‘T’ thefts strengthen skills, community

Many are concerned this semester by some students’ attitude that a ‘T’ still in possession of its sign must be in want of a new home in a student’s room. They inveigh against the debasement of the venerable tradition of daring Tech Tower ‘T’ thefts into petty acts of vandalism. Others have seen little merit in these freshly purloined letters beyond their maintenance of tradition. Still unspoken is the chief virtue of these disappearances, which greatly succor students and redound to our institution’s lasting benefit.

This salutary consequence is that this expansion of ‘T’ removal improves our students’ technical, risk management and organizational skills. Consider what students must leverage under pressure to pull off a heist of a ‘T.’ They must design an appropriate mechanism for removal of the targeted ‘T,’ coordinate their procedures, and proceed safely and discretely, all through teamwork. Students at this excellent educational institution seek opportunities to apply skills and demonstrate abilities in real-world situations. Removing T’s undoubtedly fulfills both.

Additionally, ‘T’ removal confers lasting benefits on the very institution whose signs are temporarily defaced. Out of love for it and regard for its traditions students steal T’s, and being able to forever carry a ‘T’ with them may very well foster that extra bond and fond memory that will cause them to lavishly support their alma mater as professionals, more than compensating for the cost and confusion caused by a missing T. Even if no money is forthcoming, alumni will be more inclined to speak fondly of their college days, which can only improve this school’s reputation.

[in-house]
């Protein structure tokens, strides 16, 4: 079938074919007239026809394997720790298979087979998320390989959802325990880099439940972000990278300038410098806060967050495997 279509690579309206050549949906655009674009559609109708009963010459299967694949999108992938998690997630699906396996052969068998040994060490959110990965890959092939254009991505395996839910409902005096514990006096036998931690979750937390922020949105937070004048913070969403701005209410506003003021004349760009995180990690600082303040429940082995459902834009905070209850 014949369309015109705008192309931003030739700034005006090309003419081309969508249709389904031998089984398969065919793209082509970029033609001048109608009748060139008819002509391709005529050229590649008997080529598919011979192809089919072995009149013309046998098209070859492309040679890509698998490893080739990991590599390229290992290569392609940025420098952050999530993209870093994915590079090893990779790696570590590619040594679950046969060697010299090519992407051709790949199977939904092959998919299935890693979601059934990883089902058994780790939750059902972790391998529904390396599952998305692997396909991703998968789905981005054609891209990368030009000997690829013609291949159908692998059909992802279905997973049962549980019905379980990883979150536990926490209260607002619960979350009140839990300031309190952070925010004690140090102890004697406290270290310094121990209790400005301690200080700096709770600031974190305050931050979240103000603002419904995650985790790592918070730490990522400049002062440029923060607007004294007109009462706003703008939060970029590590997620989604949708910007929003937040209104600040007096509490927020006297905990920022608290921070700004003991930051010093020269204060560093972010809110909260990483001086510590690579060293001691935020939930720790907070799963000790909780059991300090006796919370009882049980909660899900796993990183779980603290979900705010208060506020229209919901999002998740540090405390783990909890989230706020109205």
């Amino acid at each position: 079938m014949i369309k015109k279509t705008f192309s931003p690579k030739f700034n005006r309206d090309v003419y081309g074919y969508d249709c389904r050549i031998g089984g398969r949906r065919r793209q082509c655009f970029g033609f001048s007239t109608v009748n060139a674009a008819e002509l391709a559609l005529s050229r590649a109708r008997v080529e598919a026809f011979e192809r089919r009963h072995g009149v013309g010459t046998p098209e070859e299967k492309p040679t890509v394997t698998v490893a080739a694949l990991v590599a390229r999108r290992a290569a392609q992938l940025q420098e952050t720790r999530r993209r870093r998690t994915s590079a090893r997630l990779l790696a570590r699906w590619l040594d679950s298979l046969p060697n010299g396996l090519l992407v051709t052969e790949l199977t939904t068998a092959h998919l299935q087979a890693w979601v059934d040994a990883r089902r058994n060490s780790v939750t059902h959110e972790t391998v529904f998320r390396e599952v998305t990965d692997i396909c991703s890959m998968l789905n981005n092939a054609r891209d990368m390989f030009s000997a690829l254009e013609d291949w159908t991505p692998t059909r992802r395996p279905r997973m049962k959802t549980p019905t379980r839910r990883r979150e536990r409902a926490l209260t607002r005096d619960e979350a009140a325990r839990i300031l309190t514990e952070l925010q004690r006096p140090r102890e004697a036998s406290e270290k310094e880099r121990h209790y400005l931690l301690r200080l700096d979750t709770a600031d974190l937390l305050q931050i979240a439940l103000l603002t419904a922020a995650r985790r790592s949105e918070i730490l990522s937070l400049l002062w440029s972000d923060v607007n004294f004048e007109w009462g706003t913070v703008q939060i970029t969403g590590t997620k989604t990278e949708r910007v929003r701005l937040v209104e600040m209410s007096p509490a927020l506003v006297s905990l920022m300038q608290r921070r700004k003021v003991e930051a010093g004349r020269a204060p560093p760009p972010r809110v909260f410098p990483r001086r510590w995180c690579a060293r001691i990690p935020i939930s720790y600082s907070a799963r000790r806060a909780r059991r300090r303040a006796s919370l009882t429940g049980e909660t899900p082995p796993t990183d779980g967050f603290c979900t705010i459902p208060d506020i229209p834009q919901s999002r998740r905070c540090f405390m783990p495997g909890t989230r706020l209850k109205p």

If the administration and SGA do not accept the above arguments, they may instead co-opt the nascent movement with the following technique: host an annual “True T-Theft Night,” for which student teams scrupulously prepare to heist the T from Tech Tower. This should refocus students’ aspirations on the true T, provide skills currently practiced through illegitimate venues and create a more aesthetic campus. Participating students, having overcome the roof-sensors, cameras, fences, and other unannounced obstacles emplaced by the administration, will have one more practicum in their portfolios.

Moreover, they will have the experience necessary to abscond with scarlet letters from that campus in Athens. Ultimately, they will enter the workforce stronger and more prepared than ever before, and may it be to our institution’s greatness!


David Gibbs

BIO PhD student


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